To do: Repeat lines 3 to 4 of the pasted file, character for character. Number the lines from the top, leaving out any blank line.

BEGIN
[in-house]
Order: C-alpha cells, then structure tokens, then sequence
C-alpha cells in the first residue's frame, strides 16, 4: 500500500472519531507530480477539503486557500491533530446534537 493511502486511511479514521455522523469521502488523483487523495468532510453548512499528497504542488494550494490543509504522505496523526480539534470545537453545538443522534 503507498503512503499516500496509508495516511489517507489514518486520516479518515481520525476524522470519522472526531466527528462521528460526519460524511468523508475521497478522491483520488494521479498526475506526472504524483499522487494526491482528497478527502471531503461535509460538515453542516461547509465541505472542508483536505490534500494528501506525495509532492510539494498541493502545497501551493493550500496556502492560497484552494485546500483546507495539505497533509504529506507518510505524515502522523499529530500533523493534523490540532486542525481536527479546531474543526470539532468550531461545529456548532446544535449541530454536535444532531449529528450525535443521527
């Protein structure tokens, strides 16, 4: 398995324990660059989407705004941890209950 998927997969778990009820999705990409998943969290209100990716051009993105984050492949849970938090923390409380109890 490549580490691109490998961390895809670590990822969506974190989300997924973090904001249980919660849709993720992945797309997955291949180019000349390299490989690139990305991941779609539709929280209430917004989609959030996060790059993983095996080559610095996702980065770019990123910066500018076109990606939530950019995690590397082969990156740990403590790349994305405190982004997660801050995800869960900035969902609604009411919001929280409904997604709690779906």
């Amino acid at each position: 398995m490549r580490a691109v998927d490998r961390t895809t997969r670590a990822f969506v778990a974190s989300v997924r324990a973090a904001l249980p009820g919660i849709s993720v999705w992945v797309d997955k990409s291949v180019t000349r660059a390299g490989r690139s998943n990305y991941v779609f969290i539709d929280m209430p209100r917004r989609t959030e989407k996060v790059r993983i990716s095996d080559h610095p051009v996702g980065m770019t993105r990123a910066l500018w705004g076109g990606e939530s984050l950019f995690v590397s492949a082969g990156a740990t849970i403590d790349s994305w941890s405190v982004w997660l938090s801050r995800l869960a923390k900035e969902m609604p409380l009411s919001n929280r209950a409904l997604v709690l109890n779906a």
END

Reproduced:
C-alpha cells in the first residue's frame, strides 16, 4: 500500500472519531507530480477539503486557500491533530446534537 493511502486511511479514521455522523469521502488523483487523495468532510453548512499528497504542488494550494490543509504522505496523526480539534470545537453545538443522534 503507498503512503499516500496509508495516511489517507489514518486520516479518515481520525476524522470519522472526531466527528462521528460526519460524511468523508475521497478522491483520488494521479498526475506526472504524483499522487494526491482528497478527502471531503461535509460538515453542516461547509465541505472542508483536505490534500494528501506525495509532492510539494498541493502545497501551493493550500496556502492560497484552494485546500483546507495539505497533509504529506507518510505524515502522523499529530500533523493534523490540532486542525481536527479546531474543526470539532468550531461545529456548532446544535449541530454536535444532531449529528450525535443521527
């Protein structure tokens, strides 16, 4: 398995324990660059989407705004941890209950 998927997969778990009820999705990409998943969290209100990716051009993105984050492949849970938090923390409380109890 490549580490691109490998961390895809670590990822969506974190989300997924973090904001249980919660849709993720992945797309997955291949180019000349390299490989690139990305991941779609539709929280209430917004989609959030996060790059993983095996080559610095996702980065770019990123910066500018076109990606939530950019995690590397082969990156740990403590790349994305405190982004997660801050995800869960900035969902609604009411919001929280409904997604709690779906």